Votaw continues, “We are dealing with real people and real problems that deserve to be handled respectfully and justly. If we err, let us err on the side of compassion, but let us do what is required of us both morally and constitutionally. Let us protect our country, while also realizing that we were all immigrants at one time.”
According to various reports, this is hardly the first time illegal aliens have accessed the military installation.
Retired Army officer T.J. Woodward lives in the area. In a May commentary posted on American Thinker, he wrote that he spotted an ad in a Fort Huachuca newspaper asking for volunteers to clean up trash and supplies left on the Army post by illegal aliens.
“It asked for volunteers to assist in cleaning up ‘dumps’ on posts where the illegals would drop their supplies used to cross the border and change clothing,” Woodward wrote. “They do this in order to blend in and not look like they just spent a day or two crossing the border in the dust and heat of southern Arizona.”
He added, “The most frightening part of this is that Fort Huachuca is the U.S. Army Intelligence Center, where the Army trains its intelligence soldiers – analysts, interrogators, radio intercept specialists and counterintelligence agents – for operations overseas. If we can’t secure the fort we use to train our intelligence soldiers, how can we secure anything else?”
In 2007, The Washington Times reported Fort Huachuca changed security measures “after sources warned that possibly 60 Afghan and Iraqi terrorists were to be smuggled into the U.S. through underground tunnels with high-powered weapons to attack the Arizona Army base.”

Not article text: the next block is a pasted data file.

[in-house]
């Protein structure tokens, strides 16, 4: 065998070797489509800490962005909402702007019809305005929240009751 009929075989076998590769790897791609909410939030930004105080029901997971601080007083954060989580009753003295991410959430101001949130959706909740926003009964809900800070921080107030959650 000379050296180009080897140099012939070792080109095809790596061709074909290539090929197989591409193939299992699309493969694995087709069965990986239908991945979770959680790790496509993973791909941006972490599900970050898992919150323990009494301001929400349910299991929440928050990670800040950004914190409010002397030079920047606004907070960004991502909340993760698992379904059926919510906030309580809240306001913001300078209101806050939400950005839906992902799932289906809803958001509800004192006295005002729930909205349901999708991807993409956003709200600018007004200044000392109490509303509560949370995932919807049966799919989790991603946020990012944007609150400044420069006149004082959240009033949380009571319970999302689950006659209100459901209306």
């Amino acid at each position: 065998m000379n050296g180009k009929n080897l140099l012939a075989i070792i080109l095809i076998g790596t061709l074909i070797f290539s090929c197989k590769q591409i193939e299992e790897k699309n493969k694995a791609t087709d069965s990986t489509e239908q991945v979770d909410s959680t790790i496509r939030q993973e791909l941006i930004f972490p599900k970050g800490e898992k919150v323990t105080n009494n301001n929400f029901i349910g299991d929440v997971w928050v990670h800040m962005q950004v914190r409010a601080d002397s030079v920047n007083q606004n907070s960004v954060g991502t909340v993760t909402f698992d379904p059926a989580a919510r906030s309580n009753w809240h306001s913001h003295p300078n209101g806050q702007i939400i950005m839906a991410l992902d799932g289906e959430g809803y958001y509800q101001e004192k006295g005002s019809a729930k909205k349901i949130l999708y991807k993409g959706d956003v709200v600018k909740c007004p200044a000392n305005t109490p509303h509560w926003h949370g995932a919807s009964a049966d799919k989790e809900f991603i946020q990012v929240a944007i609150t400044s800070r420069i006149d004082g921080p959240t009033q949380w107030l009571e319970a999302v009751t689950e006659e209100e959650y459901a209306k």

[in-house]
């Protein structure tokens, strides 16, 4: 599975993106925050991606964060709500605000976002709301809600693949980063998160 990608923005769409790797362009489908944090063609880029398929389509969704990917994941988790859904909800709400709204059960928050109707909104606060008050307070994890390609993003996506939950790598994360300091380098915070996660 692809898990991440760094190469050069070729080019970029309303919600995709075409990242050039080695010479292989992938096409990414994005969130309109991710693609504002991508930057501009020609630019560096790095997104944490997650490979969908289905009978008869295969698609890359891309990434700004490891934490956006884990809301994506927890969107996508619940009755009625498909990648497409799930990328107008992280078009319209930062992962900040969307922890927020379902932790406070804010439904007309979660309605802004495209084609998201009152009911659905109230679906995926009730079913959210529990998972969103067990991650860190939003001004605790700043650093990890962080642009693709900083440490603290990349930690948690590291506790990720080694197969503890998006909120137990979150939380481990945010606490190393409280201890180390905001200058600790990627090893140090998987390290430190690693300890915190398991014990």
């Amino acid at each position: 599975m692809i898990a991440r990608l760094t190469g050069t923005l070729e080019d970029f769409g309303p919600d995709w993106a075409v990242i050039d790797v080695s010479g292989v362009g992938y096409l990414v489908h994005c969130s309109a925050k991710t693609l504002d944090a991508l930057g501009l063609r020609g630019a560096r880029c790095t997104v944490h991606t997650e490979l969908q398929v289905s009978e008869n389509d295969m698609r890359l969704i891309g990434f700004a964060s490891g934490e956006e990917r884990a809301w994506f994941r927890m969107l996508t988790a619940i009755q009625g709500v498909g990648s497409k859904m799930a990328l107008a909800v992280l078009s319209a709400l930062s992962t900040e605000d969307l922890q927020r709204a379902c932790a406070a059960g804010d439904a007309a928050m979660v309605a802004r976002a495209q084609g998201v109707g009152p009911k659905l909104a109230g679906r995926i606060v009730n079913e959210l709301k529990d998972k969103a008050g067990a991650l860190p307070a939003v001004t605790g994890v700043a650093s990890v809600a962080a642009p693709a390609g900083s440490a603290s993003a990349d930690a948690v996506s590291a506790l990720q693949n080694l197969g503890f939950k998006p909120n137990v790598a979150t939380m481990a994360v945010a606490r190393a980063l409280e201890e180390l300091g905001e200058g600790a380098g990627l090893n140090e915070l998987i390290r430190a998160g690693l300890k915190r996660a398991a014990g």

An FBI advisory stated, “A portion of the operatives were in the United States, with the remainder not yet in the United States. The Afghanis and Iraqis shaved their beards so as not to appear to be Middle Easterners.”
According to the report, illegal aliens from the Middle East paid Mexican drug lords $20,000 “or the equivalent in weapons” for smuggling them and their weapons through the tunnels.
One source who spoke with DEA intelligence agents said the weapons included two Milan antitank missiles, Soviet-made surface-to-air missiles, grenade launchers, long guns and handguns.
The Tucson Weekly reported one rancher just west of Fort Huachuca answered his door in 2004 when a female illegal alien asked to use his phone.
According to the report, the call was to Libya.
As WND recently reported, thousands of illegal aliens apprehended along the 2,000-mile border stretching through California, Arizona, New Mexico and Texas aren’t even from Mexico. Many are citizens of countries that are known sponsors of terrorism, including Afghanistan, Algeria, Iraq, Lebanon, Libya, Nigeria, Pakistan, Saudi Arabia, Somalia, Yemen, Sudan, Syria and Iran.
Arpaio’s crime sweep took place just before a federal judge blocked some of the toughest provisions in Arizona’s illegal-immigration law, S.B. 1070.